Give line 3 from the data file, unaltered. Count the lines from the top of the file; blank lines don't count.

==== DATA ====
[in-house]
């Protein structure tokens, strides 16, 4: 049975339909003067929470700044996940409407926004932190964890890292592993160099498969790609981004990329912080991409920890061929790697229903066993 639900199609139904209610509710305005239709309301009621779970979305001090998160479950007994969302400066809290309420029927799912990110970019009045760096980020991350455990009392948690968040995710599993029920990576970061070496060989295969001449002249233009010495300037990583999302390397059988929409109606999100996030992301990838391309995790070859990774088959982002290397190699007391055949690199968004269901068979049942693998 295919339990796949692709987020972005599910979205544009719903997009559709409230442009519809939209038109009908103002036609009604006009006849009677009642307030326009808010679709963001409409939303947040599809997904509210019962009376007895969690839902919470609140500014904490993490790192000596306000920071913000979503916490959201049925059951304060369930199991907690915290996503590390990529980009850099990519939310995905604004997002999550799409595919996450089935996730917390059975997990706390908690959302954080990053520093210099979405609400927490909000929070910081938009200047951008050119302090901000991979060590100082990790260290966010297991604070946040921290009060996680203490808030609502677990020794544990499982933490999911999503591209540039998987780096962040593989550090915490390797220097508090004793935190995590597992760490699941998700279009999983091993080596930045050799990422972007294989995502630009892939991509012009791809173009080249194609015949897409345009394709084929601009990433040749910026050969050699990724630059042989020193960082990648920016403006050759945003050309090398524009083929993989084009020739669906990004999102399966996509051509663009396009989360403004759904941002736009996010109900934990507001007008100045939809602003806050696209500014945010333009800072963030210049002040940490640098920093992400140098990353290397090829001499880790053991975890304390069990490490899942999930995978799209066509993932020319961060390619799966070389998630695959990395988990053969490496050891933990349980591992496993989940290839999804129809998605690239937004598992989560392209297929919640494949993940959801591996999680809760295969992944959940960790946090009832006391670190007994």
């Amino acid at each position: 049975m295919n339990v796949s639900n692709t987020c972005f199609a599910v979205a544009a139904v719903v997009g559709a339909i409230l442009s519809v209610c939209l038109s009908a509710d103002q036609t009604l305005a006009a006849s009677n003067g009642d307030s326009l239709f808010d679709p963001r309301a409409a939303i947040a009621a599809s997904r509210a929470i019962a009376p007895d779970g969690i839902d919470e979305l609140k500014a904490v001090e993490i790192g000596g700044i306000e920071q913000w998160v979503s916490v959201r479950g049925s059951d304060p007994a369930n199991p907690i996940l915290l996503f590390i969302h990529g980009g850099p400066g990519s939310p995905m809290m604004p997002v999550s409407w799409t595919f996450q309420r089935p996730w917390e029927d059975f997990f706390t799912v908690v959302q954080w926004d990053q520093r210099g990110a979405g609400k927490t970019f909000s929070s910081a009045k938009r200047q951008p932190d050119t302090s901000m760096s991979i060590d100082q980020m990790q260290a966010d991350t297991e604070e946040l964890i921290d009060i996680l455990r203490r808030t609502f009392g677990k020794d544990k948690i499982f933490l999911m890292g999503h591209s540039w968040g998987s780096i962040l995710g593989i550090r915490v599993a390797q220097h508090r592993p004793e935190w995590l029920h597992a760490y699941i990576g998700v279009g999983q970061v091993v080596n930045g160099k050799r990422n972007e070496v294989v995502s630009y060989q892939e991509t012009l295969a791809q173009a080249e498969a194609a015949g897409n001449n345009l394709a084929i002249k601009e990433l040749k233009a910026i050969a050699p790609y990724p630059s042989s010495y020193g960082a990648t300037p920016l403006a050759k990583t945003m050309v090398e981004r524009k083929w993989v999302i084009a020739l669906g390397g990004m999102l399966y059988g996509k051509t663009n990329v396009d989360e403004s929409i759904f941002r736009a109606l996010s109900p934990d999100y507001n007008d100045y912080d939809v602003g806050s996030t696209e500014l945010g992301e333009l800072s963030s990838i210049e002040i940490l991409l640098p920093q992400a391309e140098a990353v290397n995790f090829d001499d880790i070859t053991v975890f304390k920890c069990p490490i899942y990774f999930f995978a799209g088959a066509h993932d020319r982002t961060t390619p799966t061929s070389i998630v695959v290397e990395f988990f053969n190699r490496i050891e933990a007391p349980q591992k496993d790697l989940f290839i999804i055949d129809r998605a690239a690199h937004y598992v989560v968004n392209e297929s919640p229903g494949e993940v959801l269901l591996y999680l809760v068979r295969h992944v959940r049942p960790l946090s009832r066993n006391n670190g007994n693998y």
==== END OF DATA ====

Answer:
């Amino acid at each position: 049975m295919n339990v796949s639900n692709t987020c972005f199609a599910v979205a544009a139904v719903v997009g559709a339909i409230l442009s519809v209610c939209l038109s009908a509710d103002q036609t009604l305005a006009a006849s009677n003067g009642d307030s326009l239709f808010d679709p963001r309301a409409a939303i947040a009621a599809s997904r509210a929470i019962a009376p007895d779970g969690i839902d919470e979305l609140k500014a904490v001090e993490i790192g000596g700044i306000e920071q913000w998160v979503s916490v959201r479950g049925s059951d304060p007994a369930n199991p907690i996940l915290l996503f590390i969302h990529g980009g850099p400066g990519s939310p995905m809290m604004p997002v999550s409407w799409t595919f996450q309420r089935p996730w917390e029927d059975f997990f706390t799912v908690v959302q954080w926004d990053q520093r210099g990110a979405g609400k927490t970019f909000s929070s910081a009045k938009r200047q951008p932190d050119t302090s901000m760096s991979i060590d100082q980020m990790q260290a966010d991350t297991e604070e946040l964890i921290d009060i996680l455990r203490r808030t609502f009392g677990k020794d544990k948690i499982f933490l999911m890292g999503h591209s540039w968040g998987s780096i962040l995710g593989i550090r915490v599993a390797q220097h508090r592993p004793e935190w995590l029920h597992a760490y699941i990576g998700v279009g999983q970061v091993v080596n930045g160099k050799r990422n972007e070496v294989v995502s630009y060989q892939e991509t012009l295969a791809q173009a080249e498969a194609a015949g897409n001449n345009l394709a084929i002249k601009e990433l040749k233009a910026i050969a050699p790609y990724p630059s042989s010495y020193g960082a990648t300037p920016l403006a050759k990583t945003m050309v090398e981004r524009k083929w993989v999302i084009a020739l669906g390397g990004m999102l399966y059988g996509k051509t663009n990329v396009d989360e403004s929409i759904f941002r736009a109606l996010s109900p934990d999100y507001n007008d100045y912080d939809v602003g806050s996030t696209e500014l945010g992301e333009l800072s963030s990838i210049e002040i940490l991409l640098p920093q992400a391309e140098a990353v290397n995790f090829d001499d880790i070859t053991v975890f304390k920890c069990p490490i899942y990774f999930f995978a799209g088959a066509h993932d020319r982002t961060t390619p799966t061929s070389i998630v695959v290397e990395f988990f053969n190699r490496i050891e933990a007391p349980q591992k496993d790697l989940f290839i999804i055949d129809r998605a690239a690199h937004y598992v989560v968004n392209e297929s919640p229903g494949e993940v959801l269901l591996y999680l809760v068979r295969h992944v959940r049942p960790l946090s009832r066993n006391n670190g007994n693998y």